Optimizing Student Vocabulary Acquisition – Create an Interactive Word Wall

When you’re sitting in front of your student and thumbing through strategies to help improve their vocabulary acquisition, most tutors will immediately launch into teaching memorization skills:  root words (prefixes and suffices), spelling, and plain, “you just need to know this.”

However, what students are not retaining is a deeper understanding of that word.

I currently tutor an 8th grader named Mary Kate, no, not one of the Olson twins, but a bright student currently studying to pass her ISEE exams.  After reviewing her practice test results, I found a common thread – she’s was above grade level but she wasn’t able to decode or decipher difficult vocabulary terms and that’s when I decided to use the Word Wall method while adding my added touches.

A Word Wall is an interactive tool organized around key vocabulary terms students will need to master.  There are many types of word walls:  high frequency words, word families, chunking similar words together, etc., but the end goal is that students to get engage and interact with their vocabulary words—so the experience of “memorizing the word” becomes personalized for them.

I added another element with Mary Kate.  Instead of using pictures next to a word, I chose the word “chagrin,” and made her do the following:

  1. Look up the definition and write it down next to the word.  (Definition)
  2. Draw a picture of what chagrin means (she drew a picture of a soccer match and the ball bouncing off the goal post)—I had her then explain what she drew to me.  (Cognitive Awareness)
  3. Then, draw a picture of something that connotes the opposite of chagrin.  (She drew the same soccer match, except the goal went inside.)—I had her explain to me what she drew (Teaching Antonyms)
  4. Next, I had her write out any misconceptions or difficulties with the word.  This is when I got to teach her how chagrin could be used in a sentence or in a reading passage.  (Guided Practice/Addressing Misconceptions)
  5. Finally, I asked her to write her own sentence using chagrin and reflected back with her, “what makes this sentence correct?”  (Independent Practice)

While the process is pretty scaffolded, it’s important to go over the steps until the student understands how to do it on their own.  After another round, she was able to do the entire process on her own, this time, she picked the word debunk.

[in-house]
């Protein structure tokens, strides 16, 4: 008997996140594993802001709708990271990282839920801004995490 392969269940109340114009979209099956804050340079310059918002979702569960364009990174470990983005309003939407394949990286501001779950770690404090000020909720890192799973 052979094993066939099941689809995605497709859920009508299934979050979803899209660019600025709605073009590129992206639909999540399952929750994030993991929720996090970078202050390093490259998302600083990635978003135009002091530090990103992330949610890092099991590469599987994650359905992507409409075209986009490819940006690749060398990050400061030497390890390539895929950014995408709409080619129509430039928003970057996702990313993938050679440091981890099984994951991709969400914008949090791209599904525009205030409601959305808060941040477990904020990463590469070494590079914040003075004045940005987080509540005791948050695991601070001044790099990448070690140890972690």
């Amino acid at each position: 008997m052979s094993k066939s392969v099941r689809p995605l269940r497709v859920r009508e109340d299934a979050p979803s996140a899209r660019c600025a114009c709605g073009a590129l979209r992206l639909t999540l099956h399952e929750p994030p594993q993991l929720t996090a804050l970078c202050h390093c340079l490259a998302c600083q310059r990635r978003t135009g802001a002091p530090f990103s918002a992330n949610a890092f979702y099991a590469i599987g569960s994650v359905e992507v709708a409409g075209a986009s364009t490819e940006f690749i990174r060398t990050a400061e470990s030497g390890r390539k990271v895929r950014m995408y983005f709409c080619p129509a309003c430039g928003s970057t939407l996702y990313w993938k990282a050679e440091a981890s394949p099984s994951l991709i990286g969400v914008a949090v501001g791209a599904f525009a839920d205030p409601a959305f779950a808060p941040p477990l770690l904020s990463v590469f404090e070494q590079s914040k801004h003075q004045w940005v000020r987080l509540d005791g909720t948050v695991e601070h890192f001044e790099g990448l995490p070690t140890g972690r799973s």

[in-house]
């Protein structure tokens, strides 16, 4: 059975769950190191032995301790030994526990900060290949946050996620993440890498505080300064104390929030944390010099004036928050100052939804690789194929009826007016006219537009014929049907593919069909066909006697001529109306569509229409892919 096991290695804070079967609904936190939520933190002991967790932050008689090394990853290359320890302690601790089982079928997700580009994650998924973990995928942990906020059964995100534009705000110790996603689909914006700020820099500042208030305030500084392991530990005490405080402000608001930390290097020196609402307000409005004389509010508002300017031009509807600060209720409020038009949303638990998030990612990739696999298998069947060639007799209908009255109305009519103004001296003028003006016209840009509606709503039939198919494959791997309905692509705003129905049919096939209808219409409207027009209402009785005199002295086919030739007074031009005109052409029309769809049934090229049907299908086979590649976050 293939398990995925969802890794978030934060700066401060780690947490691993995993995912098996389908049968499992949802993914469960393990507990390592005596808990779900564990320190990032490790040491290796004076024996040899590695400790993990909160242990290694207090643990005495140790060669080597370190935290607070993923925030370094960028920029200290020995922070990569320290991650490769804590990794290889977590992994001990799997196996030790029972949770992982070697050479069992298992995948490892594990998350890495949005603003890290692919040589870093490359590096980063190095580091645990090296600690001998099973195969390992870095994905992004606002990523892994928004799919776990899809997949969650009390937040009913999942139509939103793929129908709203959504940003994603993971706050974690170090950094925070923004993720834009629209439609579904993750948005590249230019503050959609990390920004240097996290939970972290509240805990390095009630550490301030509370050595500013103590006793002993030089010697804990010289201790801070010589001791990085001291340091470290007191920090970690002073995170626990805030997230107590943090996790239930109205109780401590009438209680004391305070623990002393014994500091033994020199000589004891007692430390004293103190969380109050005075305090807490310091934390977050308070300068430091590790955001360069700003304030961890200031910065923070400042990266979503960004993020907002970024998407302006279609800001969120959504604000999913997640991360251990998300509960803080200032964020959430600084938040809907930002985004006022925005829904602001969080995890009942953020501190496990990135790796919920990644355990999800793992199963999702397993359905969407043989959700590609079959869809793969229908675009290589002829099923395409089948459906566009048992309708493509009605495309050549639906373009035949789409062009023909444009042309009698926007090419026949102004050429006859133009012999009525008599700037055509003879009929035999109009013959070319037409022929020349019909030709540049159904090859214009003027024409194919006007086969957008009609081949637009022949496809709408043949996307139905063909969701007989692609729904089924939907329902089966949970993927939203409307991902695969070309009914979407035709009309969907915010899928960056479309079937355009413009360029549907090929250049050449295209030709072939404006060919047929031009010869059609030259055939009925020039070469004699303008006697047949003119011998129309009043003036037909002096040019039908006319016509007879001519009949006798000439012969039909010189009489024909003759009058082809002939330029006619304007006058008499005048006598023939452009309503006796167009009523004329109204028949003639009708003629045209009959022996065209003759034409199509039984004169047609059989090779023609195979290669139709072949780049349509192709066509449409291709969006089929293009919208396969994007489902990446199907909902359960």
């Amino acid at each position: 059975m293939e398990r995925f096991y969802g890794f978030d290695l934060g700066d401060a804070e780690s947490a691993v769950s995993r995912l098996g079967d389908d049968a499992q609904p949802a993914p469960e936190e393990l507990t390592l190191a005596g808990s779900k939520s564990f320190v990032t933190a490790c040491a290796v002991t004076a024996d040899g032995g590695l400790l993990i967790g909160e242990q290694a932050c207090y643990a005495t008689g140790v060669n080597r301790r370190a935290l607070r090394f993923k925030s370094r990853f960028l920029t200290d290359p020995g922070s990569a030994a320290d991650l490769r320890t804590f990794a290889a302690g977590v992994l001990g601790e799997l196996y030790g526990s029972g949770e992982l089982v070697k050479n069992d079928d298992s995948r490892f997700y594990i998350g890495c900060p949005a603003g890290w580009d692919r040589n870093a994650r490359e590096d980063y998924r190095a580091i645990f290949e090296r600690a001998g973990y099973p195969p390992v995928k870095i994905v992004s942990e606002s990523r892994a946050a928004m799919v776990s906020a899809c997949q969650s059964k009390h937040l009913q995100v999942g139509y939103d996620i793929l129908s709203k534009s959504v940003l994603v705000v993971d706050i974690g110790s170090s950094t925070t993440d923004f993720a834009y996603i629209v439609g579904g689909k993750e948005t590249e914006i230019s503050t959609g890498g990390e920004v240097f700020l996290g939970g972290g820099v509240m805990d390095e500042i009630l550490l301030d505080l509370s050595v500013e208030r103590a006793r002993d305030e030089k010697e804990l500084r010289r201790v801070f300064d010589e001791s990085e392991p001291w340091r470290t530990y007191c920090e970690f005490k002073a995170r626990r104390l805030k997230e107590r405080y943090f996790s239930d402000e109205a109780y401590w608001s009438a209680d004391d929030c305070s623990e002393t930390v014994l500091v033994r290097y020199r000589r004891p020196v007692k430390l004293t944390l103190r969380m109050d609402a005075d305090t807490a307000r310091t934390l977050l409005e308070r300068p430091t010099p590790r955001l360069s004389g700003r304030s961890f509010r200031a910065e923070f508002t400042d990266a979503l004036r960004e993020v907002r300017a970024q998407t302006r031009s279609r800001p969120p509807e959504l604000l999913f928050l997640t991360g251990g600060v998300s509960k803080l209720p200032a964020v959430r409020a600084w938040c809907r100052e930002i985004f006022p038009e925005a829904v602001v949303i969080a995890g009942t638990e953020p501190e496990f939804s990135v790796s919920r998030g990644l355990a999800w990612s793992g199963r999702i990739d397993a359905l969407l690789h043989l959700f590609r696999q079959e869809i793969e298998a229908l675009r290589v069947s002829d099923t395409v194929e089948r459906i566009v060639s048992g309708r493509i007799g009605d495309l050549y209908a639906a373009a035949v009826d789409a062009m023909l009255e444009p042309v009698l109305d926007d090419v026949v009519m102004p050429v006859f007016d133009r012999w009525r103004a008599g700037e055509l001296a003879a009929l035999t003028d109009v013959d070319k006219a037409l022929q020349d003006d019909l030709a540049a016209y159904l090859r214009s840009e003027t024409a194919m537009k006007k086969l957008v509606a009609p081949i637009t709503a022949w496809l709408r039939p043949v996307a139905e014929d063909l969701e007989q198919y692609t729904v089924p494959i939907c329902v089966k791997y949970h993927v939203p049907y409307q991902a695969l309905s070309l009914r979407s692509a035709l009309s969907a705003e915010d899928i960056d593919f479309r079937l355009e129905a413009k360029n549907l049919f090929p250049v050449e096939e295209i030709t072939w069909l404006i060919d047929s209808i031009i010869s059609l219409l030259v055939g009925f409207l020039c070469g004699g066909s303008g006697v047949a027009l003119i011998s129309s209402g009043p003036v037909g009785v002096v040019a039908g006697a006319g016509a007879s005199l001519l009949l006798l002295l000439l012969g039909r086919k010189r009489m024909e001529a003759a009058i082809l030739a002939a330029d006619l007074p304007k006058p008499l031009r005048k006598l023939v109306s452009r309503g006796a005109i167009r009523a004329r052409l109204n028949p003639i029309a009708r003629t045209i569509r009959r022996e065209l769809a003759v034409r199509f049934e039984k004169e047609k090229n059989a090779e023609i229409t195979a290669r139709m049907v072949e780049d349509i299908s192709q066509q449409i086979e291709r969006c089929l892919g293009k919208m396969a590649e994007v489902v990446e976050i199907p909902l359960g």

I then asked for feedback, “How did you like creating your own Word Wall?”  Her response, “That was the most fun I ever had learning vocabulary words, I really like how you asked me to draw it out and explain it to you.”  We, high-fived then took it a step further as I asked to play charade with the words.  I could see Mary Kate quickly processing information while she thought of how she could physically act out a vocabulary word without speaking.  This was my opportunity to teach her test-taking strategies.   I gave her 45 seconds to act out each word and she responded afterward with, “putting me on the stop to quickly think like that was so cool.”

What Mary Kate didn’t realize was that I was implementing “quick thinking strategies,” just as she would have to access during her ISEE exam—where she needs to make an educated choice and move on.  Except I made it fun and interactive for her.  

Not only did Mary Kate learn difficult and challenging vocabulary words during our tutoring session, but she was able to internalize it and personalize it for herself.

She was able to master the vocabulary words and use them in context, but more importantly, she experienced the many shades of those words.  And that  “ah-ha” moment is priceless toward learning and retaining vocabulary.

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Have you or your kids struggled with this? If so, we'd love to hear about it and strategies you took to overcome it in the comments below!

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